I thought, “Wow, that sounds like a good number. That sounds like a very good number.”
I said, “Jane, you need to start with that.”
So when you’re introduced, as you walk up, you want to say:
“Hi, I’m Jane Brown from XYZ Accountants, really pleased to be with you here today. The reason I’m pleased to be here is that over the last couple of years, we’ve helped over 200 GPs to run better practices, make more profit, and enable them to withdraw more drawings from the practice. And I’d like to share some of that with you today.”
Now, with an opening like that, a room of GPs are interested. They’re paying attention.
Here we have an opening statement that has got benefits that are relevant to the audience about what they’re going to learn, and so the audience are interested.
It’s a bit like the difference between me saying, “I am going to do a webinar on public speaking,” which still may get some interest versus, “I’m going to do a webinar on how to deliver presentations without fear that both you and your audience will love.”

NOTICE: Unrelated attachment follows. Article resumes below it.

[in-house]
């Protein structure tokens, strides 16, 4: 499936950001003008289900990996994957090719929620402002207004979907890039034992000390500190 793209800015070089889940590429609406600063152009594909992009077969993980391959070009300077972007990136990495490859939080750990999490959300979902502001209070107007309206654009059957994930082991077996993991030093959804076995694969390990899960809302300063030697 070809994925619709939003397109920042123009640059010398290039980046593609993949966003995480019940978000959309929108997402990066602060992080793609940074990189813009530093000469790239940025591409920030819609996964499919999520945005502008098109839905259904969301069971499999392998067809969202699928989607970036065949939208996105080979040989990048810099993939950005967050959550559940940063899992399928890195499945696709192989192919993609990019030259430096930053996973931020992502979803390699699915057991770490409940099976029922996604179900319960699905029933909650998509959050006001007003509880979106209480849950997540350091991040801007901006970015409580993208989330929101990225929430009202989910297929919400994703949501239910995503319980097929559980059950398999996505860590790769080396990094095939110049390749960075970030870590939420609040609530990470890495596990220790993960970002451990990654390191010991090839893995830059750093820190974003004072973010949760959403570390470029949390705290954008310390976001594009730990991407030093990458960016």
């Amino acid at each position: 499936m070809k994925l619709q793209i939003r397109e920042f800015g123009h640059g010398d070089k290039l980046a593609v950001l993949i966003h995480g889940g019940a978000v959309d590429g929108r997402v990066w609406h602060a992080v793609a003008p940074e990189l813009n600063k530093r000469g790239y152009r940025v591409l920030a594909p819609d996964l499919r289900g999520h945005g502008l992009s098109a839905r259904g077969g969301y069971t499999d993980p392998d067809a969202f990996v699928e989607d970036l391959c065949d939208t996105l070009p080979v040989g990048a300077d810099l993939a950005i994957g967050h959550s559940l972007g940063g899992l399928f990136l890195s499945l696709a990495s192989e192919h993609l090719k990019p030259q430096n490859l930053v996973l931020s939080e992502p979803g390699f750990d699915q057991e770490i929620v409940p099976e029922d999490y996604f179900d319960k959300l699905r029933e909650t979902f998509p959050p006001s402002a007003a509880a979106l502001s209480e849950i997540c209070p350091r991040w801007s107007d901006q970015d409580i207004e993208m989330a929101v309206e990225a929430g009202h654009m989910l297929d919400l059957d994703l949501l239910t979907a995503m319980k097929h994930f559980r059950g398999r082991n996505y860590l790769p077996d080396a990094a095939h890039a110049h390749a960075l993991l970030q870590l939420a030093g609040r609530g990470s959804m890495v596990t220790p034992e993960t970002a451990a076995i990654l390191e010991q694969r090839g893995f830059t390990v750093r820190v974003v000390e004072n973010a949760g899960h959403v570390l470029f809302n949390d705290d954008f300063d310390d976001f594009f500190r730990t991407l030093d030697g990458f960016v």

It’s a lot more interesting. It’s a lot more compelling. It’s a lot more engaging.
So if I was doing a talk on public speaking, I wouldn’t get up and say,”Hi, I’m Mark Rhodes. I’m going to talk about public speaking.”
I would on the way up just be saying something like:
“So how many here would love to be doing presentations without fear that you and your audience would love to hear?”
That’s going to capture and engage the audience a lot more.
So they key to this is you look for an opening story or an opening comment that’s going to engage them.
Engage them at the start or lose them forever